When a professional sports team hires a new general manager, it makes the head coach nervous. Why? Because GMs often want to hire their own head coach.
The same is true at the top of corporations. When control changes, top executives can be placed in precarious positions.
The risk that accompanies a change in control can be mitigated, however, through the use of change in control provisions in employment contracts.
In this post, we will look at two elements that are present in effective CIC provisions.
Define “changes in control”
One mistake that’s sometimes made with CIC provisions is they are not specific enough. For example: what triggers the CIC provisions? If the definition of change is vague, it can be difficult to receive the benefits that are specified in the CIC provisions.
Examples of changes in control can include:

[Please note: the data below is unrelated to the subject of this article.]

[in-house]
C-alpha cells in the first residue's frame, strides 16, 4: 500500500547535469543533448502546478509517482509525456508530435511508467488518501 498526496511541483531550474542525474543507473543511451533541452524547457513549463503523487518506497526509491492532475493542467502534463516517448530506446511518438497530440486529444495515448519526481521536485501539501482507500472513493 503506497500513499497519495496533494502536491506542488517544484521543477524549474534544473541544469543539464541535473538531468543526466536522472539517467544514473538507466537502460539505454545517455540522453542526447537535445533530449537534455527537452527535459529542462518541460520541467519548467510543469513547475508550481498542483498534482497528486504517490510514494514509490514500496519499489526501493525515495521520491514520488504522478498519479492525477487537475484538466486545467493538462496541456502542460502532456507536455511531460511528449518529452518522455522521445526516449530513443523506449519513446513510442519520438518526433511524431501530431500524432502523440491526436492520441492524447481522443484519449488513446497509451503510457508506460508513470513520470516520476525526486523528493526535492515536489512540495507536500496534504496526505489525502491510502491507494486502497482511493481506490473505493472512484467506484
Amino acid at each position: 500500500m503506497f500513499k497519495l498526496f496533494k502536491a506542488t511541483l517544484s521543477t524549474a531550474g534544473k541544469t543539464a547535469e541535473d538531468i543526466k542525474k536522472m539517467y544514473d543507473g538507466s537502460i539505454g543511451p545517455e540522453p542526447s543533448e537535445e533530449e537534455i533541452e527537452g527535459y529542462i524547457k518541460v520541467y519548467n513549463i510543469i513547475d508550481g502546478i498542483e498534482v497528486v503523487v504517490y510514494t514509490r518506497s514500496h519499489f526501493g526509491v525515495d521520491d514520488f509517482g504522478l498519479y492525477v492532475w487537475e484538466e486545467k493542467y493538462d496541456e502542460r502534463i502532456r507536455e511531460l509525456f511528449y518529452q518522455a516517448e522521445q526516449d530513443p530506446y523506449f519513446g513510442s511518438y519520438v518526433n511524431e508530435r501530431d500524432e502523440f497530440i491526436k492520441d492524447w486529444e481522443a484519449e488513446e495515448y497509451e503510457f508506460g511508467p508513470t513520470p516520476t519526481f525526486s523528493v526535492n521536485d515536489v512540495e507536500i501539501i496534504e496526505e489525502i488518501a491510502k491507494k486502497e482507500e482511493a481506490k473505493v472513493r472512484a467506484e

- Acquisition (change in ownership)
- Changes to the board of directors
- Termination of employment
CICs can have one or more triggers. A single trigger means the CIC provisions are activated when one event occurs — a merger, for example. A double trigger means two things need to happen to activate the CICs — a merger and a termination within 12 months of the merger, for example. Obviously, a single trigger CIC is more favorable to an executive, but double triggers are much more common.
Specify the compensation
The CIC provisions that make headlines are those that deal with compensation. Here are examples of compensation that can be included.
- Severance pay: This often is defined as a multiple of the executive’s current compensation (pay and bonuses). Multiples of one or two are common.
- Acceleration of vesting: Ownership of equity often is time-sensitive. A CIC provision that accelerates vesting often calls for 100 percent vesting upon a change in control.
- Release of equity restrictions: Removal of any other restrictions to that apply to the executive’s control of equity.
- Retirement plans: Full vesting in bonus payments are an example.
CIC provisions can include other things of value, such as continuation of health benefits.
If you have questions about CIC provisions, contact an attorney with experience in this area of employment law.